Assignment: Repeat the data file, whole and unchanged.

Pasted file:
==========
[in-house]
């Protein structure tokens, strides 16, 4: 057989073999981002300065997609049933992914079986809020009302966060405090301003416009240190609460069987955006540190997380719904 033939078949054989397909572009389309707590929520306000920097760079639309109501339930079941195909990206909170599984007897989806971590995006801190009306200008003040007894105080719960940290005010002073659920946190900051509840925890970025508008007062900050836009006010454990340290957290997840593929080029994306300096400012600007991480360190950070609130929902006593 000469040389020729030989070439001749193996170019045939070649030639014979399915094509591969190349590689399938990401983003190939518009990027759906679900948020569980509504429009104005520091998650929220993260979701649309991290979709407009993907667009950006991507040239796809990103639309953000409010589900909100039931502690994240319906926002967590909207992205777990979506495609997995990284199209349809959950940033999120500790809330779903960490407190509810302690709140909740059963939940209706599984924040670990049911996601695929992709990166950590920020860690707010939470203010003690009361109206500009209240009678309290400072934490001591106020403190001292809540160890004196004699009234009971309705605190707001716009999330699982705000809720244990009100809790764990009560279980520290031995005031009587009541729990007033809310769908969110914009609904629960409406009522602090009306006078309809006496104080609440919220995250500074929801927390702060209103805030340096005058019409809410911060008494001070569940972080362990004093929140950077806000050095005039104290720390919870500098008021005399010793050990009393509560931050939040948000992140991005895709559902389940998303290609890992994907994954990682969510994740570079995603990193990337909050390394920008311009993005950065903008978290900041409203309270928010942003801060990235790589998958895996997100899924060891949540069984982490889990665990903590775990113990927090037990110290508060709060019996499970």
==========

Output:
[in-house]
């Protein structure tokens, strides 16, 4: 057989073999981002300065997609049933992914079986809020009302966060405090301003416009240190609460069987955006540190997380719904 033939078949054989397909572009389309707590929520306000920097760079639309109501339930079941195909990206909170599984007897989806971590995006801190009306200008003040007894105080719960940290005010002073659920946190900051509840925890970025508008007062900050836009006010454990340290957290997840593929080029994306300096400012600007991480360190950070609130929902006593 000469040389020729030989070439001749193996170019045939070649030639014979399915094509591969190349590689399938990401983003190939518009990027759906679900948020569980509504429009104005520091998650929220993260979701649309991290979709407009993907667009950006991507040239796809990103639309953000409010589900909100039931502690994240319906926002967590909207992205777990979506495609997995990284199209349809959950940033999120500790809330779903960490407190509810302690709140909740059963939940209706599984924040670990049911996601695929992709990166950590920020860690707010939470203010003690009361109206500009209240009678309290400072934490001591106020403190001292809540160890004196004699009234009971309705605190707001716009999330699982705000809720244990009100809790764990009560279980520290031995005031009587009541729990007033809310769908969110914009609904629960409406009522602090009306006078309809006496104080609440919220995250500074929801927390702060209103805030340096005058019409809410911060008494001070569940972080362990004093929140950077806000050095005039104290720390919870500098008021005399010793050990009393509560931050939040948000992140991005895709559902389940998303290609890992994907994954990682969510994740570079995603990193990337909050390394920008311009993005950065903008978290900041409203309270928010942003801060990235790589998958895996997100899924060891949540069984982490889990665990903590775990113990927090037990110290508060709060019996499970």